I stared, incredulous, up at him. 

 

“I did not know what you would need, so I brought everything that rang a bell.” He admitted, and I had expected him to be regretful, or even greedy, but he was not. He left again, to let me change and work in peace, and closed the door behind him without saying another word. 

 

I undressed, washed the days of sweat and grime off my skin, and tended to my wounds. He returned soon after I had finished changing into my new clothes, knocking on the door. 

 

He led me, down the stairs, to another room. It was smaller, a library of sorts, and in one corner was a couch, accompanied by a pillow and what appeared to be a finely woven blanket. On a table right beside, sat a plate of bread, a hard boiled egg, an apple, and three slices of cheese. 

 

“You will need to eat and rest.” He stated. “We will leave in the morning. I’ll make sure everything is set.” 

 

I wondered for a moment if this boy would have the slightest idea of what would be necessary to bring along, but I decided not to meddle. The room we were in had no doors, so I simply watched him dissolve into the corridors of the tower, and I was alone once more.

 

I wish I could say I slept with an eye open, that the presence of this feral stranger tormented my peace, that I was aware of every little sound and movement going on around me in the lion's den. But that would be a grotesque lie, for after eating, I had only to lie for a minute before sleep took me. 

He came to me at dawn and woke me up, with a few shakes. He looked like a different individual than the one I had met, and that deepened my initial state of confusion. For one, he had changed out of the rag-like, androgynous garments he'd been wearing, and was now in a very decent shirt and pants that looked perhaps a little tight. They clung to his muscles and brought out the fierceness of him, the indisputable manliness I had seen. His long, white hair was tightly pulled back, and it dissolved at the back of his head into a tall tail. He wore a dark belt at his hips, and the sheath of a knife hung from it.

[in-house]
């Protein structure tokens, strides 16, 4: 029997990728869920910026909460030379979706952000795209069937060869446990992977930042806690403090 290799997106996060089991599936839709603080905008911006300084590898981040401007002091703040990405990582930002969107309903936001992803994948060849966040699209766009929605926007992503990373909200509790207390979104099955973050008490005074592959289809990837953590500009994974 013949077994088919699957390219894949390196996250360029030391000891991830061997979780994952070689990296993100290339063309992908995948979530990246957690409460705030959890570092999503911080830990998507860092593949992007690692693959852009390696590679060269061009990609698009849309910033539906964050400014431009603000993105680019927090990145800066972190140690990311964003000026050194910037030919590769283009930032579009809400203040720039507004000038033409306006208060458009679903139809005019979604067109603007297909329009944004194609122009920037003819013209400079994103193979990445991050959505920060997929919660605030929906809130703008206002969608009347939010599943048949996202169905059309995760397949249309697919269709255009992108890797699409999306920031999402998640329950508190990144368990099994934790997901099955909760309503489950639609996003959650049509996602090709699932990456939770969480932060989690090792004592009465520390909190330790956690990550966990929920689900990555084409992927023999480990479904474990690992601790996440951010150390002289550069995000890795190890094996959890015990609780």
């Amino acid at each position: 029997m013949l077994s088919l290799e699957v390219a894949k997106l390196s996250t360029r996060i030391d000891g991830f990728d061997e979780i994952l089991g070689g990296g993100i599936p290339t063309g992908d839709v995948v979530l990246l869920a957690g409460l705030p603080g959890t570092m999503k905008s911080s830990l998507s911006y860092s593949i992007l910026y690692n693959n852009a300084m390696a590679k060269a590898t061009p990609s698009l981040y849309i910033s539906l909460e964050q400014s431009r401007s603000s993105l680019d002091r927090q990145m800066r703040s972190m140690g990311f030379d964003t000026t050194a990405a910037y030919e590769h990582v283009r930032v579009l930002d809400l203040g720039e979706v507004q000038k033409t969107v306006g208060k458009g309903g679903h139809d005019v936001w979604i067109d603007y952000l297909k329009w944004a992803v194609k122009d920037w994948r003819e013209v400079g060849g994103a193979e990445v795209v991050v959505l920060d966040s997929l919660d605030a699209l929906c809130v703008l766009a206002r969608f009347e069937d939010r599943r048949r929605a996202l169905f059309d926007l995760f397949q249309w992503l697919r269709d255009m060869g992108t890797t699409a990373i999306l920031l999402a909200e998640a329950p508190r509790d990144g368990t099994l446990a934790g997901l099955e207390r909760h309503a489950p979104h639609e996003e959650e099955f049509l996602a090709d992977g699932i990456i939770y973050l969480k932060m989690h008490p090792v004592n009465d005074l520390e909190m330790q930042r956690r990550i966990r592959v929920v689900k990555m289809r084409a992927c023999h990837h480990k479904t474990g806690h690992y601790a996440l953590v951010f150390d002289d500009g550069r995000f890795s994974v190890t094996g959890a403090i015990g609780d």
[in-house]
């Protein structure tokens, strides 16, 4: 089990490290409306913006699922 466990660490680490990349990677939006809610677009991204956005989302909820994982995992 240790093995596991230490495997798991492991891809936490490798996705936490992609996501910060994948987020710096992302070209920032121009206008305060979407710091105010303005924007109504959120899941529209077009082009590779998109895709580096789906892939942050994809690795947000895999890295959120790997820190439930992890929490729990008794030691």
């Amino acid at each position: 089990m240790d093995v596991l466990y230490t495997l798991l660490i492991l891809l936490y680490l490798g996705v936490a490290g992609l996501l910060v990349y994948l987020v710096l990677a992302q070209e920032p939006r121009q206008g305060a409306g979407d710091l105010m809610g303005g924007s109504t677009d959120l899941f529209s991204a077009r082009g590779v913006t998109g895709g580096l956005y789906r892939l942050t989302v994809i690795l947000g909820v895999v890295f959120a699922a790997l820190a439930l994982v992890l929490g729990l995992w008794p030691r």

Once I rose, we barely spoke. I followed him blindly into the kitchen, where he served me breakfast, and then onto the main room at the bottom of the stairs. At the foot of the window I had emerged from were a packed bag, presumably with spare clothes, the same basket from the day before, overflowing with fruit and bread, two canteens and my satchel.  

To my great relief, that godforsaken window was not the only way in and out his tower. Right in the middle of that very room a set of tiles lifted, revealing a staircase underneath. We walked into its pit with our things on our backs, and after he shut the tile back into place we were left in darkness. I followed scrupulously after him, terrified of slipping a step and landing on my face, and sooner rather than later we had reached the bottom and encountered a wooden doorway. He pushed it open, and we exited the tower for good. We were now on its backyard, there were crops, and wildflowers, and fruit trees, and the fresh morning air hit my temples and made me chill.